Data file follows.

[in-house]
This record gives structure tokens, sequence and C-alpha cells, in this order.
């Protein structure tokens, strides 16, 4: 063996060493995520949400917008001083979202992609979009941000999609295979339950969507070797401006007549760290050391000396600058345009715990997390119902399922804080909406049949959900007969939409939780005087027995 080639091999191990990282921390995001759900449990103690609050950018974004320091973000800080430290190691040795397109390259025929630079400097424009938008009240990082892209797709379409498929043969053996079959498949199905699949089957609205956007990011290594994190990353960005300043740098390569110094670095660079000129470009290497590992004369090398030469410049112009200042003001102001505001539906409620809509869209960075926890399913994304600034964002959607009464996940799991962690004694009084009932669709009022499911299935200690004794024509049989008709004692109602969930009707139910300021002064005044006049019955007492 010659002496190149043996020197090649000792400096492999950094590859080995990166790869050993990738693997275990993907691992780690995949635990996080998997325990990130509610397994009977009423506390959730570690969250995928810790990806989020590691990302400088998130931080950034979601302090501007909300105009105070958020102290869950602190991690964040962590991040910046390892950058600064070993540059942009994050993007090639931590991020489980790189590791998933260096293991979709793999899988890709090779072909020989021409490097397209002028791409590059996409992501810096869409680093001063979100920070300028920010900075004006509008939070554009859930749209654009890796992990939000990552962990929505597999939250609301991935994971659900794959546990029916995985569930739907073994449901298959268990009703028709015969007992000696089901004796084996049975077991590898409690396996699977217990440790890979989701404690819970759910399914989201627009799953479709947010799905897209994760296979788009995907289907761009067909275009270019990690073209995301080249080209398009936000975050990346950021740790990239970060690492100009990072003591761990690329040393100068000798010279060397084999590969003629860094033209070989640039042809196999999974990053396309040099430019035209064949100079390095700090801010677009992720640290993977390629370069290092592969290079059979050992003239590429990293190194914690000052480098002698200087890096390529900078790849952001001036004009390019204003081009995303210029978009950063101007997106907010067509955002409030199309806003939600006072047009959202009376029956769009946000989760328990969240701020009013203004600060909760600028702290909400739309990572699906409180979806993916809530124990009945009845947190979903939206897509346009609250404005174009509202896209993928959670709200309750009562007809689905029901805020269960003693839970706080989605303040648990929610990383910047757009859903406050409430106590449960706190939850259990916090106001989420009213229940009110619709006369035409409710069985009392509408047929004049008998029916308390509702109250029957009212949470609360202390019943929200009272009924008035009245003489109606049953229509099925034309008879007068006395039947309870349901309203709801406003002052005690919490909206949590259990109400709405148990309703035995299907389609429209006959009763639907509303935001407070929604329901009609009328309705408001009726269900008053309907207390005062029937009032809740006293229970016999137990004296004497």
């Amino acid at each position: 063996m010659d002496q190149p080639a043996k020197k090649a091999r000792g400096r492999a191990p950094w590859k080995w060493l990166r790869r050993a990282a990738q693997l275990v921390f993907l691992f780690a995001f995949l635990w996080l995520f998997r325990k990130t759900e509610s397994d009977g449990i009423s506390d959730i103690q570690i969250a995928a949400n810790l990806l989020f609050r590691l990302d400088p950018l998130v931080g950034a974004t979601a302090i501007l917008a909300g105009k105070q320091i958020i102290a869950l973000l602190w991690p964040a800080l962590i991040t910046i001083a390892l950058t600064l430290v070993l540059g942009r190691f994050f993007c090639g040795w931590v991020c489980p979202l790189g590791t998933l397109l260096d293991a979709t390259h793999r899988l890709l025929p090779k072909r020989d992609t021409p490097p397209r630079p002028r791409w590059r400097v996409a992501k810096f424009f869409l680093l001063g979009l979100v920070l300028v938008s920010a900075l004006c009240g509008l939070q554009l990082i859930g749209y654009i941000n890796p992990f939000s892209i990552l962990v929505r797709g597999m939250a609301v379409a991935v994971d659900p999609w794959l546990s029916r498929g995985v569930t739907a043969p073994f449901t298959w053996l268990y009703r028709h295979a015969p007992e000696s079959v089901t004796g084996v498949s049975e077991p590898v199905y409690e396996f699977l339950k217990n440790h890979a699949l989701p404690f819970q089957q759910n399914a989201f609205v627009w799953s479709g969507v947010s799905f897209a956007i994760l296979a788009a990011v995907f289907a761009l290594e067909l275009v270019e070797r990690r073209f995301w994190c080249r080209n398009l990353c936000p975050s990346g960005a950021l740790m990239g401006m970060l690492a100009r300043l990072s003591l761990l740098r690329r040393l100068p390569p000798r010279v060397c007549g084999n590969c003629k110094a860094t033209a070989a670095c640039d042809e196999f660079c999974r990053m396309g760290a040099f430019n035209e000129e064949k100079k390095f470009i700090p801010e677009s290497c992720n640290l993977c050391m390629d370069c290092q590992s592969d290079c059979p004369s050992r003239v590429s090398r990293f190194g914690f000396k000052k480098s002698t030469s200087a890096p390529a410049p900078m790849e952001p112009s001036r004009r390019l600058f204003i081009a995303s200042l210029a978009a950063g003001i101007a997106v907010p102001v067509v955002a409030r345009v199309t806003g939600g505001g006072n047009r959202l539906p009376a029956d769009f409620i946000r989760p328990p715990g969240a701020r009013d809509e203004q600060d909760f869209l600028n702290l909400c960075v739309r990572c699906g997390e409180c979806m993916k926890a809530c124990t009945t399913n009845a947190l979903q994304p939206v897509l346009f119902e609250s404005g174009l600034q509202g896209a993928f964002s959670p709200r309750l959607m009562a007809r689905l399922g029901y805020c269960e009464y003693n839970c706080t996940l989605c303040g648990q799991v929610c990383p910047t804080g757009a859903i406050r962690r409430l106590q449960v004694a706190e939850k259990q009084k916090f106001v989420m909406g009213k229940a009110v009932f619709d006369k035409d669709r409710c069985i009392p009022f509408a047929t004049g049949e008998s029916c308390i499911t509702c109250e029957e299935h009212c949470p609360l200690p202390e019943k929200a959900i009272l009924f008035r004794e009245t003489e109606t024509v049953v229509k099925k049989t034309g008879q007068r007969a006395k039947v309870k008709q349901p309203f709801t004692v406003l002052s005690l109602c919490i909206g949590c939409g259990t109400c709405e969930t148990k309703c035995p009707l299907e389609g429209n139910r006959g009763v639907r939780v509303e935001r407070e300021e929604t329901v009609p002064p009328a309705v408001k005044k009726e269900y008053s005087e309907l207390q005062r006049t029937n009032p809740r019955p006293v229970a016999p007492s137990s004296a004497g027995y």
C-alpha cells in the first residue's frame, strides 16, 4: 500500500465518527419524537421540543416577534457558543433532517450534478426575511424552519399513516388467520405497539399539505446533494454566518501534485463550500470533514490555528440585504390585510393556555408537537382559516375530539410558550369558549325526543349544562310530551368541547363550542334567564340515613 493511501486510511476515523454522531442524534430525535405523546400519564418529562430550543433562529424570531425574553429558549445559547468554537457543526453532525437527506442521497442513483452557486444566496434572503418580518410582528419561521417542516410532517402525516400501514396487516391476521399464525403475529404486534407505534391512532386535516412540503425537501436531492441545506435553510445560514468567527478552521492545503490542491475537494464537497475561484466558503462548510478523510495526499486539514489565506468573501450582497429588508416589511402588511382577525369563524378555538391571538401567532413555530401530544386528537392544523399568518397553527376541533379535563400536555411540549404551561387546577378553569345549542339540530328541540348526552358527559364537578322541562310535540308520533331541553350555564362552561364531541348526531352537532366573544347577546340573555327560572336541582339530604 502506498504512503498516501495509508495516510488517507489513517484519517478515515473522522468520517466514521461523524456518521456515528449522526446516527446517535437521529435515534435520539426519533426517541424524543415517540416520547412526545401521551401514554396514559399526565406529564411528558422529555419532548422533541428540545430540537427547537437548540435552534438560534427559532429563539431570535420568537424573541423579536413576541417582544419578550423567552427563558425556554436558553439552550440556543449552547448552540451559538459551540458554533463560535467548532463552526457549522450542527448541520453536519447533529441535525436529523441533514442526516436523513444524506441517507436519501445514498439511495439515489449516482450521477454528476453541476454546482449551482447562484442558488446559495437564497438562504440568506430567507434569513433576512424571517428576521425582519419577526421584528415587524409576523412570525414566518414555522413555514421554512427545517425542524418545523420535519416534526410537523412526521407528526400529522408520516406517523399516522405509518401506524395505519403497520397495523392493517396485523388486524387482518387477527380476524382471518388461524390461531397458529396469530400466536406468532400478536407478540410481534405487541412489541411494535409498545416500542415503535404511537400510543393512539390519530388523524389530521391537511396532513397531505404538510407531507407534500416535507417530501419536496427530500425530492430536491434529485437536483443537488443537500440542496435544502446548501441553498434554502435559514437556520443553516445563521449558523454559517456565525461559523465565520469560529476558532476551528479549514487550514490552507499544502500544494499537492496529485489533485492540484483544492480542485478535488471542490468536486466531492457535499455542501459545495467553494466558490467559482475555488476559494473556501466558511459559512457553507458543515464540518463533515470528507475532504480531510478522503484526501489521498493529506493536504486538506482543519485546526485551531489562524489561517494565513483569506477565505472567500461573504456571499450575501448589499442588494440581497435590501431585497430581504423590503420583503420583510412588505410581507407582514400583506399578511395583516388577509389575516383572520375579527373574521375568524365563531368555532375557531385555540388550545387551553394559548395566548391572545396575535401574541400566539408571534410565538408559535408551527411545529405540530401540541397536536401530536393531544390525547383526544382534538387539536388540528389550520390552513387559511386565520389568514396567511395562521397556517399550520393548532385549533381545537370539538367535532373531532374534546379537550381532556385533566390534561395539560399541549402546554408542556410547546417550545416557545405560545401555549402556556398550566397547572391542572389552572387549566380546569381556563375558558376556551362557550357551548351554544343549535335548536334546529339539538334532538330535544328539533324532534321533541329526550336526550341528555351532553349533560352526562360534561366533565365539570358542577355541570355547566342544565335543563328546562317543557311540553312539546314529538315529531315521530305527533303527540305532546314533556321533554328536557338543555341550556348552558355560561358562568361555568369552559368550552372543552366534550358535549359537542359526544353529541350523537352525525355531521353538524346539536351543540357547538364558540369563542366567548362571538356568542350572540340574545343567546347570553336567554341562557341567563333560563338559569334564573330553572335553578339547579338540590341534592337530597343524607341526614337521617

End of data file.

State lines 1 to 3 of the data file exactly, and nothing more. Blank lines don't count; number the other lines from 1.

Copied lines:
[in-house]
This record gives structure tokens, sequence and C-alpha cells, in this order.
């Protein structure tokens, strides 16, 4: 063996060493995520949400917008001083979202992609979009941000999609295979339950969507070797401006007549760290050391000396600058345009715990997390119902399922804080909406049949959900007969939409939780005087027995 080639091999191990990282921390995001759900449990103690609050950018974004320091973000800080430290190691040795397109390259025929630079400097424009938008009240990082892209797709379409498929043969053996079959498949199905699949089957609205956007990011290594994190990353960005300043740098390569110094670095660079000129470009290497590992004369090398030469410049112009200042003001102001505001539906409620809509869209960075926890399913994304600034964002959607009464996940799991962690004694009084009932669709009022499911299935200690004794024509049989008709004692109602969930009707139910300021002064005044006049019955007492 010659002496190149043996020197090649000792400096492999950094590859080995990166790869050993990738693997275990993907691992780690995949635990996080998997325990990130509610397994009977009423506390959730570690969250995928810790990806989020590691990302400088998130931080950034979601302090501007909300105009105070958020102290869950602190991690964040962590991040910046390892950058600064070993540059942009994050993007090639931590991020489980790189590791998933260096293991979709793999899988890709090779072909020989021409490097397209002028791409590059996409992501810096869409680093001063979100920070300028920010900075004006509008939070554009859930749209654009890796992990939000990552962990929505597999939250609301991935994971659900794959546990029916995985569930739907073994449901298959268990009703028709015969007992000696089901004796084996049975077991590898409690396996699977217990440790890979989701404690819970759910399914989201627009799953479709947010799905897209994760296979788009995907289907761009067909275009270019990690073209995301080249080209398009936000975050990346950021740790990239970060690492100009990072003591761990690329040393100068000798010279060397084999590969003629860094033209070989640039042809196999999974990053396309040099430019035209064949100079390095700090801010677009992720640290993977390629370069290092592969290079059979050992003239590429990293190194914690000052480098002698200087890096390529900078790849952001001036004009390019204003081009995303210029978009950063101007997106907010067509955002409030199309806003939600006072047009959202009376029956769009946000989760328990969240701020009013203004600060909760600028702290909400739309990572699906409180979806993916809530124990009945009845947190979903939206897509346009609250404005174009509202896209993928959670709200309750009562007809689905029901805020269960003693839970706080989605303040648990929610990383910047757009859903406050409430106590449960706190939850259990916090106001989420009213229940009110619709006369035409409710069985009392509408047929004049008998029916308390509702109250029957009212949470609360202390019943929200009272009924008035009245003489109606049953229509099925034309008879007068006395039947309870349901309203709801406003002052005690919490909206949590259990109400709405148990309703035995299907389609429209006959009763639907509303935001407070929604329901009609009328309705408001009726269900008053309907207390005062029937009032809740006293229970016999137990004296004497």